Synopses & Reviews
"God Bless America" is a song most Americans know well. It is taught in American schools and regularly performed at sporting events. After the attacks on September 11th, it was sung on the steps of the Capitol, at spontaneous memorial sites, and during the seventh inning stretch at baseball games, becoming even more deeply embedded in America's collective consciousness.
In God Bless America, Sheryl Kaskowitz tells the fascinating story behind America's other national anthem. It begins with the song's composition by Irving Berlin in 1918 and first performance by Kate Smith in 1938, revealing an early struggle for control between composer and performer as well as the hidden economics behind the song's royalties. Kaskowitz shows how the early popularity of "God Bless America" reflected the anxiety of the pre-war period and sparked a surprising anti-Semitic and xenophobic backlash. She follows the song's rightward ideological trajectory from early associations with religious and ethnic tolerance to increasing uses as an anthem for the Christian Right, and considers the song's popularity directly after the September 11th attacks. The book concludes with a portrait of the song's post-9/11 function within professional baseball, illuminating the power of the song - and of communal singing itself - as a vehicle for both commemoration and coercion. A companion website offers streaming audio of recordings referenced in the book, links to videos of relevant performances, appendices of information, and an opportunity for readers to participate in the author's survey.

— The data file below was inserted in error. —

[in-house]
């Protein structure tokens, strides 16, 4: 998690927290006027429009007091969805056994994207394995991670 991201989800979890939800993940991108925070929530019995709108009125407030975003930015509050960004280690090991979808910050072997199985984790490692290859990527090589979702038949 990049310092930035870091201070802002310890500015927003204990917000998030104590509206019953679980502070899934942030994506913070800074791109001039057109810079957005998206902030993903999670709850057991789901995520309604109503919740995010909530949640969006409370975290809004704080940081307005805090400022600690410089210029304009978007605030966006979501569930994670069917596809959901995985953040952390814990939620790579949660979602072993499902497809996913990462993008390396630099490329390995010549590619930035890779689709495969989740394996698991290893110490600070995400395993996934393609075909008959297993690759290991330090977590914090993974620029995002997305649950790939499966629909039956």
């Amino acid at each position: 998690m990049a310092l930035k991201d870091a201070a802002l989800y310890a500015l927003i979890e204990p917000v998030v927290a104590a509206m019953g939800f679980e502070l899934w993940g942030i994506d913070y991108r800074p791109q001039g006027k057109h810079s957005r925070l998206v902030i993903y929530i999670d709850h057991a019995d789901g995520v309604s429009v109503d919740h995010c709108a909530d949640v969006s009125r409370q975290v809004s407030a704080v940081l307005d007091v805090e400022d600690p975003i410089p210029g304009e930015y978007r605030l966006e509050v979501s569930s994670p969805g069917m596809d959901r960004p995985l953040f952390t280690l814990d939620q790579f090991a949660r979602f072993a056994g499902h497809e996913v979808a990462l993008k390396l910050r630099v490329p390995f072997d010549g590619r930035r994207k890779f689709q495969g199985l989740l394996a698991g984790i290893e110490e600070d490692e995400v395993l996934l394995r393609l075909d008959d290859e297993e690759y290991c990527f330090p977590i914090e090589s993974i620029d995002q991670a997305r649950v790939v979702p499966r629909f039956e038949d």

Based on extensive archival research and fieldwork, God Bless America sheds new light on cultural tensions within the U.S., past and present, and offers a historical chronicle that is full of surprises and that will both edify and delight readers from all walks of life.
About the Author
is a scholar of American music who has most recently served as a lecturer in American Studies at Brandeis University.
Table of Contents
About the companion website
Introduction: Something More than a Song
Chapter 1: As the Storm Clouds Gather: Origin Myths and Hidden Battles
Chapter 2: Grateful that We're Far from There: Irving Berlin, Kate Smith, and the Forging of an Interventionist Anthem
Chapter 3: Land that I Love: Early Embrace, Critique, and Backlash
Chapter 4: Through the Night (to the Right): The Evolution of a Conservative Anthem
Chapter 5: My Home Sweet Home: Commemoration, Coercion, and Commerce after 9/11
Chapter 6: My Home Sweet Home (Plate): Baseball and "God Bless America"
Coda: As We Raise Our Voices: The Place of Communal Singing